The people who designed the main entrance to La Pietra, a villa in Florence, Italy, obviously knew a thing or two about drama. Twin rows of cypress trees line the quarter-mile-long straight sliver of road that leads from the gate to the facade, creating the impression that the house, painted a radiant yellow, is peering out from behind a pair of velvety green curtains. While traversing the road, if you look to the right, through the trees you will see a landscape that typifies Tuscany: rolling hills planted with hundreds of olive trees and villages fading into the hazy blue distance. By the time you arrive at the front door, La Pietra is ready to greet you in all its green-shuttered glory.
This magnificent cypress-lined approach to the villa so closely resembles the postcard image of Tuscany that it comes as a surprise to learn that the landscaping is recent relative to the olive trees on the hillsides. The cypress trees were planted in the mid- to late-19th century, says Nicholas Dakin-Elliot, head gardener at La Pietra. He provides further insight (or perhaps disillusionment) when he notes that cypress trees are not native to this region or even to this country, that the Etruscans originally brought them to Italy from the eastern Mediterranean for use as timber. Like the cypresses, La Pietra itself is not as quintessentially Tuscan as it seems. The aesthetics that informed its interior decor and the design of the gardens on its grounds belonged to foreigners, American Hortense Acton and her British husband, Arthur.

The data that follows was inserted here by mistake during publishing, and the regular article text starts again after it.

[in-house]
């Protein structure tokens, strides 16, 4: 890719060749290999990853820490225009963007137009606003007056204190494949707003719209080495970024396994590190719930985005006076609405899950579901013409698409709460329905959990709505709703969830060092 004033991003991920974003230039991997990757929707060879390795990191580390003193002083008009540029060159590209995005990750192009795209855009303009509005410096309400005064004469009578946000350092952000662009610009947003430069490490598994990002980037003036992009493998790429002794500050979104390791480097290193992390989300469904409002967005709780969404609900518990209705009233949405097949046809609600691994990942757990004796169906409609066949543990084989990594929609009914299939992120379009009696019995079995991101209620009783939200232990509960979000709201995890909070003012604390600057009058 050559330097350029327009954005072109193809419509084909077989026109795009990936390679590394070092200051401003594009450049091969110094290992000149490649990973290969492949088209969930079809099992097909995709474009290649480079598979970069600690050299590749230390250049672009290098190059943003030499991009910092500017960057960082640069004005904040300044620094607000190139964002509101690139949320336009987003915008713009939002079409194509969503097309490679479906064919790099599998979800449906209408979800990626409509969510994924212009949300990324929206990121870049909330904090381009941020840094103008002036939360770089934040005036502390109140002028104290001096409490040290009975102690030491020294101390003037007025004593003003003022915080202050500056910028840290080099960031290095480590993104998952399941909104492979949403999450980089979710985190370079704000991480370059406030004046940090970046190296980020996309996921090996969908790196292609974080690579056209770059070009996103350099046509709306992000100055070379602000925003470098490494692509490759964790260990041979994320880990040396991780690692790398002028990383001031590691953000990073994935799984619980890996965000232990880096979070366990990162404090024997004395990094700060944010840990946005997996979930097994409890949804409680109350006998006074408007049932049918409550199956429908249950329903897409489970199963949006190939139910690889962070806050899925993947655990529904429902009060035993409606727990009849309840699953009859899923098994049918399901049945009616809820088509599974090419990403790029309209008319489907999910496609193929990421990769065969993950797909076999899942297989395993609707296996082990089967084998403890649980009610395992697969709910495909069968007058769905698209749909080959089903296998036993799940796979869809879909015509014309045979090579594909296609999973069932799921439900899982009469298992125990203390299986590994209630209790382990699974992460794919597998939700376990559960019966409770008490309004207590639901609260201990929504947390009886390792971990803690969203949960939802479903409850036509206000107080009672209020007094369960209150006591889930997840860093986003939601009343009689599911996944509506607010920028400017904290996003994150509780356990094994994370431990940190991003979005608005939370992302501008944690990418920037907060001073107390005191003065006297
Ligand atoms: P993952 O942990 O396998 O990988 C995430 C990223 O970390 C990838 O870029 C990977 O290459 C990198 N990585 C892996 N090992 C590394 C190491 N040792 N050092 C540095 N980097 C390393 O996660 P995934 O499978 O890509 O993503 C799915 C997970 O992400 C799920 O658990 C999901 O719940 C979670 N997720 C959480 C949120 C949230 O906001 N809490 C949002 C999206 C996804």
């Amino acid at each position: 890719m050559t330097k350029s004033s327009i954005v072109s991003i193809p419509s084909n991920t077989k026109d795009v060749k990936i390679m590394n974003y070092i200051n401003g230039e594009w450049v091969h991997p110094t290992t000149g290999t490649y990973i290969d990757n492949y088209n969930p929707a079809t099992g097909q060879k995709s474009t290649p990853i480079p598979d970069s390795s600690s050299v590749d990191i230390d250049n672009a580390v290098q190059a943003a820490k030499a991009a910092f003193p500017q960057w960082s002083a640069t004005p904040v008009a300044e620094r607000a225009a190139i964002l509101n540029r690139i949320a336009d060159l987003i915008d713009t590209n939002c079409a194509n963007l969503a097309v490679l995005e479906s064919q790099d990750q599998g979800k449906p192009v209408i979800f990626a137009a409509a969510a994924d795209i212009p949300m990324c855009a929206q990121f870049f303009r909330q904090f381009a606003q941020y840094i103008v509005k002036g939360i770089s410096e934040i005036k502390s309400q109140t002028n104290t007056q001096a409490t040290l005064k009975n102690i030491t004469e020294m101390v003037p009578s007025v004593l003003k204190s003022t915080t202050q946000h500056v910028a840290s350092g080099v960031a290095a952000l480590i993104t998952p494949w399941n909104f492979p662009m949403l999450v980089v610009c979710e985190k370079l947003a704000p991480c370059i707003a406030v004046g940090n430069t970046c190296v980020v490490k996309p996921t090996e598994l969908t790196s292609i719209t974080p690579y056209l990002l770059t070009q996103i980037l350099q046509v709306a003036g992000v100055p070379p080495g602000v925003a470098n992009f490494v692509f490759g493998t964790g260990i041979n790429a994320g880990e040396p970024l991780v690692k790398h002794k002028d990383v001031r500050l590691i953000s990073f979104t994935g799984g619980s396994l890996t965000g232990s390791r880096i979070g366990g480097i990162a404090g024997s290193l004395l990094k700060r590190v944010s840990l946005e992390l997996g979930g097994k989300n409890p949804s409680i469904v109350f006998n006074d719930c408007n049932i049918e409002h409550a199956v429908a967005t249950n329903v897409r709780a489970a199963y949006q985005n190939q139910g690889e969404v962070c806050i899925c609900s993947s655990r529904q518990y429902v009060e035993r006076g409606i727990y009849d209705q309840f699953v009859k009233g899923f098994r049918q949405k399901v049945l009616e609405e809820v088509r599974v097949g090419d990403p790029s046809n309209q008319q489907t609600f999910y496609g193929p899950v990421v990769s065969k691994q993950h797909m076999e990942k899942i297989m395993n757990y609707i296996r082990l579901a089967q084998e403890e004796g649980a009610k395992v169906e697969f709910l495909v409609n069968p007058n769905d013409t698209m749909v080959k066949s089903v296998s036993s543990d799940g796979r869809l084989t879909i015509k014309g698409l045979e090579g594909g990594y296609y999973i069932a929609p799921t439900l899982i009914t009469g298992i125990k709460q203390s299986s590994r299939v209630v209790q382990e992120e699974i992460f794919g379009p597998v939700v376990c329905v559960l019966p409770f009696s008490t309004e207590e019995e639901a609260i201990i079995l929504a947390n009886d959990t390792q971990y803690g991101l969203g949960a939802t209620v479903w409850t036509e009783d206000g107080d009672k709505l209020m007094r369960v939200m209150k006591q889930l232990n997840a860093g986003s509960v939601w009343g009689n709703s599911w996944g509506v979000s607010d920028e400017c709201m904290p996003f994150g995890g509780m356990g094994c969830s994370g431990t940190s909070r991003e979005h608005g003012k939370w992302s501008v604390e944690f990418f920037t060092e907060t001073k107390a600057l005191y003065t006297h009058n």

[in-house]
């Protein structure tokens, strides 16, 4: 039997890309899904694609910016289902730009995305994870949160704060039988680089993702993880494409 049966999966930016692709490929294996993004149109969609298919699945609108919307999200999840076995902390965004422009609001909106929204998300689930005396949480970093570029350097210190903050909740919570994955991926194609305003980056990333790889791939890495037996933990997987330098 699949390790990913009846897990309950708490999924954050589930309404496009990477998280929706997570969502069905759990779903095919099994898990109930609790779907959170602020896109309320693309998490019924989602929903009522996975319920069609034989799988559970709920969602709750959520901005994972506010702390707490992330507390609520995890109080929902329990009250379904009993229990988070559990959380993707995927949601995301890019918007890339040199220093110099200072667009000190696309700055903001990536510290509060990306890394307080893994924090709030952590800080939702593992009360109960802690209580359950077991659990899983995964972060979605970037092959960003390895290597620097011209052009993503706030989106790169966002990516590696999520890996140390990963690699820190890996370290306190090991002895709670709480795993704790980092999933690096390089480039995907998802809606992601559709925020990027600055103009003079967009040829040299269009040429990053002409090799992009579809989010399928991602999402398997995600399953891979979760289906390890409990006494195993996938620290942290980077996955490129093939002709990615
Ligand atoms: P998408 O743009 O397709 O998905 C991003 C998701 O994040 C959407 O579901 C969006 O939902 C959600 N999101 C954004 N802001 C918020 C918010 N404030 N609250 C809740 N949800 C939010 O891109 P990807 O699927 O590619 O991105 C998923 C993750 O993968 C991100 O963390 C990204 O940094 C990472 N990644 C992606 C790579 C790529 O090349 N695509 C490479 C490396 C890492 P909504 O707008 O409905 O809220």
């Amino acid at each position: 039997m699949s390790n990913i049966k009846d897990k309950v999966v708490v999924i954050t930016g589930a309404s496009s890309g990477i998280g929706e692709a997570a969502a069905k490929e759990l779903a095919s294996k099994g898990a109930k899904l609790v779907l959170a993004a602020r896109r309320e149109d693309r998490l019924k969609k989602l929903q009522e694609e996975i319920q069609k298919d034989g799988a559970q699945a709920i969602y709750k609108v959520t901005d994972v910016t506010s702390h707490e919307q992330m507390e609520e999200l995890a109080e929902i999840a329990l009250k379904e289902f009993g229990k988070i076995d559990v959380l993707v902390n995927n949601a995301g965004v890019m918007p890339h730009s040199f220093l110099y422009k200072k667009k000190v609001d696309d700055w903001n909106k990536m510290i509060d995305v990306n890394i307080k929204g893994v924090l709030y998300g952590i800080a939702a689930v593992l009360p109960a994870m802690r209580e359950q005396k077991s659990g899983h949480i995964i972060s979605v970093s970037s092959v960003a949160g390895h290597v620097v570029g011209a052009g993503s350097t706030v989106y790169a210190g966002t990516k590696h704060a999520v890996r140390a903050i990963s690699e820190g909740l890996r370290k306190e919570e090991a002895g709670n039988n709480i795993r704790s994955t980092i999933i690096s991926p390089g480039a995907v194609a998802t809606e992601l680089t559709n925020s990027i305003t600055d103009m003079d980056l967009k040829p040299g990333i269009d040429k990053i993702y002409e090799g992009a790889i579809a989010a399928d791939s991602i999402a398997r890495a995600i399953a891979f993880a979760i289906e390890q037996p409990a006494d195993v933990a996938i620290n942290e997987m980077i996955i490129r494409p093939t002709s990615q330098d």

Their son, Sir Harold Acton, to ensure that his family estate remained intact and preserved after his death, bequeathed it, plus a considerable sum of money, to New York University when he died in 1994. La Pietra, which means “the stone” in Italian, was built during the 1460s for Francesco Sassetti, general manager of the Medici bank, but the Acton family, through their connoisseurship, transformed it into the unique treasure that it is today. NYU’s restorative efforts are intended to preserve the villa and its grounds in their 20th-century configuration, down to the patches of corn and brussels sprouts that the Actons planted in the vegetable garden.
Hortense, a wealthy heiress, and Arthur, who purchased art in Europe for the American clients of architect Stanford White, rented La Pietra for several years before acquiring it in 1907. At the time, the property included more than 40 acres; they later purchased adjoining properties (some of which contained other villas), increasing the estate to 57 acres. While residing at La Pietra, the Actons cultivated a sprawling garden and amassed a collection of decorative objects, sculptures, and paintings; the most significant of the latter is Giorgio Vasari’s Holy Family, which is considered the artist’s masterpiece.
La Pietra was the birthplace of Harold Acton and his brother, William, who embarked on a promising career as an artist but died in Imola, in Italy’s Emilia Romagna region, under mysterious circumstances in the waning days of World War II. After Hortense passed away in 1962 (Arthur had died nine years earlier), Harold assumed stewardship of the villa and grounds and made aesthetic contributions of his own.